We arrived at Gul-e-Rana. And what a miserable and chaotic scene greeted us. Gul-e-Rana was a splendid large two-storey house in one of the poshest areas of New Delhi on Aurangzeb Road. It had large manicured lawns, and huge living and dining rooms as it was used for big political meetings and dinners. But when we got there, a multitude of people were strewn all over the lawns. And inside, it was even more crowded – with people sleeping shoulder to shoulder on the carpet in the living and dining room. The servants had left but their quarters were also filled with families. There was no food and the ‘refugees’ were surviving on the scraps some brave souls would venture out to buy. Out of deference for her, one of the bedrooms upstairs was emptied and given to Amma for her family.
Gul-e-Rana is now the residence of the Pakistani High Commissioners in Delhi. It has been well maintained and in 2009, when in Delhi to attend the launch of Shahryar Khan’s book on cricket co-written with Shashi Taroor, the High Commissioner there, Shahid Kamal, showed me proudly how he had restored Liaquat Ali Khan’s study replete with wood paneling and the original old photographs there. He also took me upstairs so that I could revisit the room allotted to Amma and us in September 1947.
This small room had housed, at one point, our Nani amma (maternal grandmother), our younger khala (aunt), us five siblings and all the children of all the brothers. And so, some 15 of us huddled into that one room. There was no food and people were starving. But on doing an inspection of the people there and the house, Amma found a small corner room, locked with a big padlock. On enquiring about it, she was told by some of the earliest arrivals that when the servants left, they had locked it and said it was not to be used and that one person was sitting outside it guarding it.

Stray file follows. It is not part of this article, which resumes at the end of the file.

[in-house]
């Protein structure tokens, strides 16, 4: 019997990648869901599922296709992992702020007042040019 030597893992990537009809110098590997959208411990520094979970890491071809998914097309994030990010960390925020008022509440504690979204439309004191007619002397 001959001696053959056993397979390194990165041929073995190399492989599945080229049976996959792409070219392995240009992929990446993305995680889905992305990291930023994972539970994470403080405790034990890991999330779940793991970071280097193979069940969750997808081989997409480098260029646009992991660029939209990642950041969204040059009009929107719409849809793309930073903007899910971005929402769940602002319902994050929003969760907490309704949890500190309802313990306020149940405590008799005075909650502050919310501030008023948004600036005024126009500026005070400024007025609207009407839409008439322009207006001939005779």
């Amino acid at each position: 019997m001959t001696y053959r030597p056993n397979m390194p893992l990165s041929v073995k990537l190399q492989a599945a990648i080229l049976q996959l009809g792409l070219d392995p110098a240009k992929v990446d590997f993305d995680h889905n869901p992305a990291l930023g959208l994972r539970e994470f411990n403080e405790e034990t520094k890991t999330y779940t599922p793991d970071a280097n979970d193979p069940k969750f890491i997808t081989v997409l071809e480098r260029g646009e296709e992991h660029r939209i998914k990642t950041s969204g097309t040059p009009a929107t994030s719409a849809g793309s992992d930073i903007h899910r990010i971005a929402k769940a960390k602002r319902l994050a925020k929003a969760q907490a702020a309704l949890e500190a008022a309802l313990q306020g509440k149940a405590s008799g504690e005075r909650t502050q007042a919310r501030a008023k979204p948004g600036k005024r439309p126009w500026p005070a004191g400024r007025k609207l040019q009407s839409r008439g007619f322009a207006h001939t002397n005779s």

Amma was a fiery lady in her time – very much a favourite of my uncle Liaquat and Mr. Jinnah for that reason. She ignored the person guarding the room and ordered the padlock to be broken. Inside were ‘boris’ (sacks) of ata (flour) and rice and sugar. That day, everyone got a meal.
We, too had been starving. I remember that all the children, from the lawns and other rooms, were collected on the patio on the roof and made to sit in a line. We were given one chapati each, layered with butter and sprinkled with sugar. After two days without food it was a feast, but we could not understand why Amma was ‘discriminating’ against us by treating us like all the other common children! Very soon the ata was gone and we were being served salted boiled rice on pieces of newspaper, along with the other children. But we still looked eagerly to when lunch was announced, there being no dinner.
We were far from happy – and in fact, crushed by the multitude of people, with no proper washing or toilet facilities. But one incident stands out with trauma. The teenaged Phulloo Bhai, not being able to take our hunger and pitiable state any more, sneaked out to buy some biscuits and other edibles for us five siblings. On his way back he got surrounded and stabbed by some Hindus but an Englishman living on the same road saved him and dropped him off at Gul-e-Rana. His arms were still clutching the ‘goodies’ that he had bought for us. He survived the stabbing, only to die of the same internal wound later on in Karachi.